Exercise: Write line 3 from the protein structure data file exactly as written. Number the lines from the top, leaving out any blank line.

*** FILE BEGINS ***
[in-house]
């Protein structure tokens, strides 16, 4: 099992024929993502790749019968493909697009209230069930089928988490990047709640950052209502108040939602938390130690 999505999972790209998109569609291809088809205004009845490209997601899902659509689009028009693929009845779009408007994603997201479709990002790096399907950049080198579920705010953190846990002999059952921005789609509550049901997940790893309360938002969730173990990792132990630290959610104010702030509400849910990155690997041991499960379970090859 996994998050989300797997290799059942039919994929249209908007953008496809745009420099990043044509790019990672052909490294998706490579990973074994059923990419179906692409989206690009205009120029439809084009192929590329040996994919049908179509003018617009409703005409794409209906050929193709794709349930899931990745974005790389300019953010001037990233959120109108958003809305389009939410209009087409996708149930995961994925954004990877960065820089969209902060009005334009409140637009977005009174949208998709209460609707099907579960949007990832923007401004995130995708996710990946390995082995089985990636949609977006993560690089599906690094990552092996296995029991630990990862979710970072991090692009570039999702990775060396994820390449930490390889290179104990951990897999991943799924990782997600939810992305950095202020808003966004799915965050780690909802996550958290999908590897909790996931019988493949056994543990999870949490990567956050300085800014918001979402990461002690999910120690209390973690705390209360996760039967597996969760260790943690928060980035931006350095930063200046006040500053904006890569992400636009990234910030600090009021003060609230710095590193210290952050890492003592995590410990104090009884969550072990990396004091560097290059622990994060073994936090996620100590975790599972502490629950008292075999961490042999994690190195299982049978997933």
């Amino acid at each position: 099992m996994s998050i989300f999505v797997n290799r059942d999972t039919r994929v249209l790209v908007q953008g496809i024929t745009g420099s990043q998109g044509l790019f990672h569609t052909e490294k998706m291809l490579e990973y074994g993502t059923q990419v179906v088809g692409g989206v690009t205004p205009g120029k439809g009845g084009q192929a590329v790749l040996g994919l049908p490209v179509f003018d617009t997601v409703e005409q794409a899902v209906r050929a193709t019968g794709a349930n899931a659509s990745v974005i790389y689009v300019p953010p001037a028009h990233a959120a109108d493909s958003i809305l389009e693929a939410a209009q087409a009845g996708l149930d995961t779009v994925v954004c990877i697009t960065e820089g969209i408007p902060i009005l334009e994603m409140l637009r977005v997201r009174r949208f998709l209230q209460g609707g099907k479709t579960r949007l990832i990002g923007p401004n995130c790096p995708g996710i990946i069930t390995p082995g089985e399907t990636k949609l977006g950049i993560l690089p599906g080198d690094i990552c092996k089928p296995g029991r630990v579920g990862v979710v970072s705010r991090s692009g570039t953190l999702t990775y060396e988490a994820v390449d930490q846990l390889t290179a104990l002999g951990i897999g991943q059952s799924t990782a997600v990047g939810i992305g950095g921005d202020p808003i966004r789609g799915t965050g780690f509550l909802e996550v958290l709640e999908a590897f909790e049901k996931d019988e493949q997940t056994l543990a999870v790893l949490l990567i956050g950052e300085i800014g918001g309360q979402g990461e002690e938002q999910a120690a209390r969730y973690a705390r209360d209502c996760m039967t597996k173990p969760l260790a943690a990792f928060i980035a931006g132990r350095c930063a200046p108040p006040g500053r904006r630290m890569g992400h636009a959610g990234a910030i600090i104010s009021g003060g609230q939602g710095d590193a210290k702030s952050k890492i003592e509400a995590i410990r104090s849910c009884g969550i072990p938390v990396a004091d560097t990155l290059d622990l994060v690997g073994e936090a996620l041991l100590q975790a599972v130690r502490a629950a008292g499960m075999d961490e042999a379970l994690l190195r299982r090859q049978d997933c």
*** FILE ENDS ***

């Amino acid at each position: 099992m996994s998050i989300f999505v797997n290799r059942d999972t039919r994929v249209l790209v908007q953008g496809i024929t745009g420099s990043q998109g044509l790019f990672h569609t052909e490294k998706m291809l490579e990973y074994g993502t059923q990419v179906v088809g692409g989206v690009t205004p205009g120029k439809g009845g084009q192929a590329v790749l040996g994919l049908p490209v179509f003018d617009t997601v409703e005409q794409a899902v209906r050929a193709t019968g794709a349930n899931a659509s990745v974005i790389y689009v300019p953010p001037a028009h990233a959120a109108d493909s958003i809305l389009e693929a939410a209009q087409a009845g996708l149930d995961t779009v994925v954004c990877i697009t960065e820089g969209i408007p902060i009005l334009e994603m409140l637009r977005v997201r009174r949208f998709l209230q209460g609707g099907k479709t579960r949007l990832i990002g923007p401004n995130c790096p995708g996710i990946i069930t390995p082995g089985e399907t990636k949609l977006g950049i993560l690089p599906g080198d690094i990552c092996k089928p296995g029991r630990v579920g990862v979710v970072s705010r991090s692009g570039t953190l999702t990775y060396e988490a994820v390449d930490q846990l390889t290179a104990l002999g951990i897999g991943q059952s799924t990782a997600v990047g939810i992305g950095g921005d202020p808003i966004r789609g799915t965050g780690f509550l909802e996550v958290l709640e999908a590897f909790e049901k996931d019988e493949q997940t056994l543990a999870v790893l949490l990567i956050g950052e300085i800014g918001g309360q979402g990461e002690e938002q999910a120690a209390r969730y973690a705390r209360d209502c996760m039967t597996k173990p969760l260790a943690a990792f928060i980035a931006g132990r350095c930063a200046p108040p006040g500053r904006r630290m890569g992400h636009a959610g990234a910030i600090i104010s009021g003060g609230q939602g710095d590193a210290k702030s952050k890492i003592e509400a995590i410990r104090s849910c009884g969550i072990p938390v990396a004091d560097t990155l290059d622990l994060v690997g073994e936090a996620l041991l100590q975790a599972v130690r502490a629950a008292g499960m075999d961490e042999a379970l994690l190195r299982r090859q049978d997933c």